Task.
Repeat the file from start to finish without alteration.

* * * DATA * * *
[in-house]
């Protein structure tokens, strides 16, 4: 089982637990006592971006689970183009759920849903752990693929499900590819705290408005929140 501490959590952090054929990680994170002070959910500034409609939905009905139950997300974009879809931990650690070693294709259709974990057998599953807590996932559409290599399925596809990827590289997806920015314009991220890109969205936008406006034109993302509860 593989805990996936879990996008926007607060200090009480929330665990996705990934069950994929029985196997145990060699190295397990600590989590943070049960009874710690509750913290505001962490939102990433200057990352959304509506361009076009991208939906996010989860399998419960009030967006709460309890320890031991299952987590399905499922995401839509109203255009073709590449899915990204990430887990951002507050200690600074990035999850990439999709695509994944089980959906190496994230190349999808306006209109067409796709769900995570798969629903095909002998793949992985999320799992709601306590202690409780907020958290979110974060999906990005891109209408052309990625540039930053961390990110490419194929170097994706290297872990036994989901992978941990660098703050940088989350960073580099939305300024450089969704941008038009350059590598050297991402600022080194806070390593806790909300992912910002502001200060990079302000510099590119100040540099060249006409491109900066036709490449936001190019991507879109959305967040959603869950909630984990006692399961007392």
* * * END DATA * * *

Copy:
[in-house]
């Protein structure tokens, strides 16, 4: 089982637990006592971006689970183009759920849903752990693929499900590819705290408005929140 501490959590952090054929990680994170002070959910500034409609939905009905139950997300974009879809931990650690070693294709259709974990057998599953807590996932559409290599399925596809990827590289997806920015314009991220890109969205936008406006034109993302509860 593989805990996936879990996008926007607060200090009480929330665990996705990934069950994929029985196997145990060699190295397990600590989590943070049960009874710690509750913290505001962490939102990433200057990352959304509506361009076009991208939906996010989860399998419960009030967006709460309890320890031991299952987590399905499922995401839509109203255009073709590449899915990204990430887990951002507050200690600074990035999850990439999709695509994944089980959906190496994230190349999808306006209109067409796709769900995570798969629903095909002998793949992985999320799992709601306590202690409780907020958290979110974060999906990005891109209408052309990625540039930053961390990110490419194929170097994706290297872990036994989901992978941990660098703050940088989350960073580099939305300024450089969704941008038009350059590598050297991402600022080194806070390593806790909300992912910002502001200060990079302000510099590119100040540099060249006409491109900066036709490449936001190019991507879109959305967040959603869950909630984990006692399961007392």